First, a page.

Near Emerson in Bartow County, Georgia — The American South (South Atlantic)
Oct. 5, 1864, while retreating from Allatoona, 2 mi. N., French’s Div. of Stewart’s A.C. [CS] burned the bridge and block-house, capturing 84 officers and men.
The State R.R. was shifted north in 1949 and in 1950, Allatoona Creek was flooded by the impounded waters of Allatoona Dam.
Erected 1952 by Georgia Department of Natural Resources. (Marker Number 008-7.)
Marker series. This marker is included in the Georgia Historical Society/Commission marker series.
Location. 34° 5.248′ N, 84° 42.858′ W. Marker is near Emerson, Georgia, in Bartow County. Marker is at the intersection of North Main Street SE (Georgia Route 293) and Sandtown Road SE, on the right when traveling west on North Main Street SE. Touch for map. The intersection is immediately south of where Sandtown Road passes under Interstate 75, just west of Lake Allatoona. Marker is in this post office area: Cartersville GA 30120, United States of America.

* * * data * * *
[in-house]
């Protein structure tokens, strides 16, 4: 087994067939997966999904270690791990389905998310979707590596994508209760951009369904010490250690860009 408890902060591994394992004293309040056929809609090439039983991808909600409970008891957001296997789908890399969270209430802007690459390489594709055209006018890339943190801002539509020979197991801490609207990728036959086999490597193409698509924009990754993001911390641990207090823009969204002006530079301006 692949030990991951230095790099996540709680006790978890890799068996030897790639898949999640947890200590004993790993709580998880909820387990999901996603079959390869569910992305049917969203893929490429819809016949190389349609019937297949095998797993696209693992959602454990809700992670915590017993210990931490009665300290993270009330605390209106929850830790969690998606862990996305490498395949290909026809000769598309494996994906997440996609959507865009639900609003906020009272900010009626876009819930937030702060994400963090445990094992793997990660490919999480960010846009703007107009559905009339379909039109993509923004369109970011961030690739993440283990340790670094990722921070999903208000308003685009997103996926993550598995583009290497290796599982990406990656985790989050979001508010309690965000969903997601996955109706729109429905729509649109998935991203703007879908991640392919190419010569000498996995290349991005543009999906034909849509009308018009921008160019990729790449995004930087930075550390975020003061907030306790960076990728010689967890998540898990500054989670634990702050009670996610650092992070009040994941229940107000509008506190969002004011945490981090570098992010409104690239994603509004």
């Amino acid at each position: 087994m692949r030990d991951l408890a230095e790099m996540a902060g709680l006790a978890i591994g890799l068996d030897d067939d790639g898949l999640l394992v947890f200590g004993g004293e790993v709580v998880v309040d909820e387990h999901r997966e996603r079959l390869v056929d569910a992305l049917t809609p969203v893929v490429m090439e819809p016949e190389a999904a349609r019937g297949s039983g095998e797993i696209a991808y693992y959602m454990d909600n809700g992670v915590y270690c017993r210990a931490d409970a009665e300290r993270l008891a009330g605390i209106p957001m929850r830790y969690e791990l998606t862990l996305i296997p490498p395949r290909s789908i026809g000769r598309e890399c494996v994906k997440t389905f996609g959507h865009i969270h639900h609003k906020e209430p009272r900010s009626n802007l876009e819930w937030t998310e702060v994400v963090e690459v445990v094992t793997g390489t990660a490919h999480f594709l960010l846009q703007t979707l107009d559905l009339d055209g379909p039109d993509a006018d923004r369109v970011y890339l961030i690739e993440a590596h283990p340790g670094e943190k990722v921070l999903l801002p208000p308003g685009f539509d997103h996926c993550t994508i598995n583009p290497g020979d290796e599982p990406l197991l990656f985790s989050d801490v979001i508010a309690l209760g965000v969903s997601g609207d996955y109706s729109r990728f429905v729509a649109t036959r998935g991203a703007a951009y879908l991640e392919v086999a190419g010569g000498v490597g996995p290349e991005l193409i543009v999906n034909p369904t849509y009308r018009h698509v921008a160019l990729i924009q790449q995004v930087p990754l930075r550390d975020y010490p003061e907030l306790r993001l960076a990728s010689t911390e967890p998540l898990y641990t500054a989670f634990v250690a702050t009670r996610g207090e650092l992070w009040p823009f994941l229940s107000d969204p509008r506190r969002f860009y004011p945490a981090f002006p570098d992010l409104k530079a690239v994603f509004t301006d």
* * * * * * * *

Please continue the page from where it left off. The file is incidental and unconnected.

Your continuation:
Other nearby markers. At least 8 other markers are within 2 miles of this marker, measured as the crow flies. Battle of Allatoona (approx. 1.5 miles away); Wartime Allatoona The Battle of Allatoona Pass (approx. 1.8 miles away); Demand For Surrender (approx. 1.8 miles away); The Railroad (approx. 1.8 miles away); The Memorial Field (approx. 1.8 miles away); Allatoona Pass (approx. 1.8 miles away); a different marker also named Battle of Allatoona (approx. 1.9 miles away). Touch for a list and map of all markers in Emerson.
More about this marker. This marker replaced an earlier marker of the same title and text on this location erected by the Georgia Historical Commission.
Categories. • Railroads & Streetcars • War, US Civil •
Credits. This page was last revised on July 6, 2017. This page originally submitted on August 16, 2009, by David Seibert of Sandy Springs, Georgia. This page has been viewed 1,378 times since then and 88 times this year. Last updated on July 5, 2017, by Thomas Dorman of Laurel, Maryland. Photos: 1, 2. submitted on August 16, 2009, by David Seibert of Sandy Springs, Georgia. • Bernard Fisher was the editor who published this page.